The past - case law, legal precedent and prior decisions - is usually a critical element of Supreme Court deliberations. But last week's oral arguments on President Obama's health care law indicate this court's nine justices are focused on another factor altogether: the future.
The Obama administration and other backers of the Affordable Care Act went into the arguments confident the law would be upheld if the justices followed the precedents they and their predecessors had set over the past 70 years of jurisprudence.
But during the final two days of arguments, the justices barely mentioned previous cases, spending time instead mulling hypothetical situations in attempts to determine where the law's constitutional limits are drawn.
"What I saw ... was five justices who took off their chains," said Ian Millhiser, a policy analyst for the liberalCenter for American Progress. "That's scary whether you like the opinion they wind up writing or you don't, because it means that the next time around they'll be free to take the chains off again."
In the briefs it submitted defending the law, the Obama administration repeatedly pointed to landmark Commerce Clause cases such as Wickard v. Filburn and Gonzales v. Raich to remind the court it already has allowed the government to regulate activities closely related to interstate commerce.
Meanwhile, those challenging the law pointed to two outlying cases in 1995 and 2000 when the court found limits to Congress' power under the Commerce Clause, and struck down two laws as unconstitutional.
But instead of talking about how those cases inform the decision they face now, Republican-appointed justices Samuel A. Alito Jr., Antonin Scalia and Chief Justice John G. Roberts Jr. peppered Solicitor General Donald B. Verrilli Jr. with questions such as why the government couldn't also force people to buy cellphones, cars or broccoli, if it can make them buy health insurance.
"So can the government require you to buy a cellphone because that would facilitate responding when you need emergency services?" Chief Justice Roberts said. "You can just dial 911 no matter where you are?"
And Justice Alito pushed Mr. Verrilli to explain the difference between mandating health insurance and burial insurance. "Most people are going to need health care," he said. "Almost everybody. Everybody is going to be buried or cremated at some point. What's the difference?"
The tenor and intensity of their questions left the administration and supporters of the law reeling and wondering whether the court will do an about-face on Commerce Clause jurisprudence.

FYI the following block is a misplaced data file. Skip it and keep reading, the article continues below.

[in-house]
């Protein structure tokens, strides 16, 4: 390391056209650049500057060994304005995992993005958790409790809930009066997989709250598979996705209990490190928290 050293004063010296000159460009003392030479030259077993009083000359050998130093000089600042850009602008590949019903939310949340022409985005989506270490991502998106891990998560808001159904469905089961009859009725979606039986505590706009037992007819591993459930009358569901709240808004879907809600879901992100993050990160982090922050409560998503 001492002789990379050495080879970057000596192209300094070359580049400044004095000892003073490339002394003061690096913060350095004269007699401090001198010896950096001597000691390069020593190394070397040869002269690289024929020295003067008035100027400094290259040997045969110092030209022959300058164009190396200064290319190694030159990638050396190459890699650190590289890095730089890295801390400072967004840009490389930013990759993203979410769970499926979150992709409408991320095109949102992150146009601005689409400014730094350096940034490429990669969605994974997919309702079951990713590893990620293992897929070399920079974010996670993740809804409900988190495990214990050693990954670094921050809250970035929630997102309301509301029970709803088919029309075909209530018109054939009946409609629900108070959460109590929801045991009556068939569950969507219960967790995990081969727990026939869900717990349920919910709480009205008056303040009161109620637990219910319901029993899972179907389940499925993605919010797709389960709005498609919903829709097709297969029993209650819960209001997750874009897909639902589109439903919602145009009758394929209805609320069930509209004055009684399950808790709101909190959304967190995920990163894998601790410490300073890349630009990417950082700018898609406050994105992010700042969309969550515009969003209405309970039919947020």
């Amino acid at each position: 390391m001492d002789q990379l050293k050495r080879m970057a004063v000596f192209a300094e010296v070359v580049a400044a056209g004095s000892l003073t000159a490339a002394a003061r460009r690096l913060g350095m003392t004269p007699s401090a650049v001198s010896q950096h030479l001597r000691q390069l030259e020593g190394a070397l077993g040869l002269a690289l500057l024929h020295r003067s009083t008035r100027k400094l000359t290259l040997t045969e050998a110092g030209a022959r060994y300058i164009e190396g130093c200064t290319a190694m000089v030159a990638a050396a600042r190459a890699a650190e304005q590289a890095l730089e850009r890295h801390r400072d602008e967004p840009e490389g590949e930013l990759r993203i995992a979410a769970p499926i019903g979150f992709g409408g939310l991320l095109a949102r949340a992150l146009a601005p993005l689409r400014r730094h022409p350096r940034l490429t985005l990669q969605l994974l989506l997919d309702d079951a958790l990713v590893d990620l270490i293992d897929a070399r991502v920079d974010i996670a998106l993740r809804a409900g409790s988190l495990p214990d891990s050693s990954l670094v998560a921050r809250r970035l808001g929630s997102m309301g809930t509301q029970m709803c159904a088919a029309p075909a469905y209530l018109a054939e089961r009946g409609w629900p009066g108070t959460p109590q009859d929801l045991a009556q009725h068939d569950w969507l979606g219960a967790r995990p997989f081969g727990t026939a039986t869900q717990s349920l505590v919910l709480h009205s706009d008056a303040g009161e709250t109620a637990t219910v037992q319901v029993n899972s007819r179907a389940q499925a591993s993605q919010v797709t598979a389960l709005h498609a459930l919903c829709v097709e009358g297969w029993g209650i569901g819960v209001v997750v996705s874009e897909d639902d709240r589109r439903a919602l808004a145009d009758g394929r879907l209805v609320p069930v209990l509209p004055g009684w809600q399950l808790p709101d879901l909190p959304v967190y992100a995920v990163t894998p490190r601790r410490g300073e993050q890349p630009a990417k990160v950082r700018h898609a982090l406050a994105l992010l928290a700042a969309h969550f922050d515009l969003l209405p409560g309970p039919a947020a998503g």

Mr. Millhiser called the potential scenario "shocking and terrifying."
"If the justices start acting like every single case is a blank slate they can do whatever they want with, then my law degree isn't worth very much," he said. "But beyond that it has terrifying implications for the country."
Court-watchers said the challengers, and not the administration, seemed to set the terms of the debate, as the justices pushed the administration to offer a "limiting principle" - an example of something the government can't do if it can mandate insurance.
"I think this demonstrates that the plaintiffs have been very successful in framing the case for the justices as 'this is something that is unprecedented, this is a major step, it has all kinds of ramifications in the future,' " said Tim Jost, a Washington and Lee University law professor who supports the individual mandate.
Even moderate Justice Anthony M. Kennedy, a typical swing vote on the court, suggested to Mr. Verrilli that he has a weighty burden to prove the government can require Americans to buy insurance without violating the Constitution - although he also seemed to agree with the administration that the health care market is unique from other types of markets.
"When you are changing the relation of the individual to the government in this, what we can stipulate is, I think, a unique way, do you not have a heavy burden of justification to show authorization under the Constitution?" Justice Kennedy asked.
The comment was a welcome one for the challengers.
Randy E. Barnett, a Georgetown University law professor who helped write the plaintiffs' briefs, said they have argued all along that the individual mandate is an unprecedented overstep of federal power and that is why the justices can't rely on past cases to make their decision.
"We have said all along that those cases do not control this case because this is fundamentally different," Mr. Barnett said. "The whole tenor of the discussion really from all the justices was that those cases don't tell you what to do here."
Jonathan Turley, a George Washington University law professor, said the justices also may have stayed away from discussing past cases because the jurisprudence over the Commerce Clause is "something of a muddle."
Over a long period of expanding the power of the Commerce Clause in case after case, the court periodically has stepped in and dialed back federal powers, he said.
That could be a positive sign for the challengers, he said, because the justices seemed to stay away from the weeds and instead pressed the administration on the very points it wanted to avoid.
"The court began where it should have begun with limiting principles," he said. "And what was remarkable is that the administration seemed almost unprepared or unwilling to answer those questions with any clarity."
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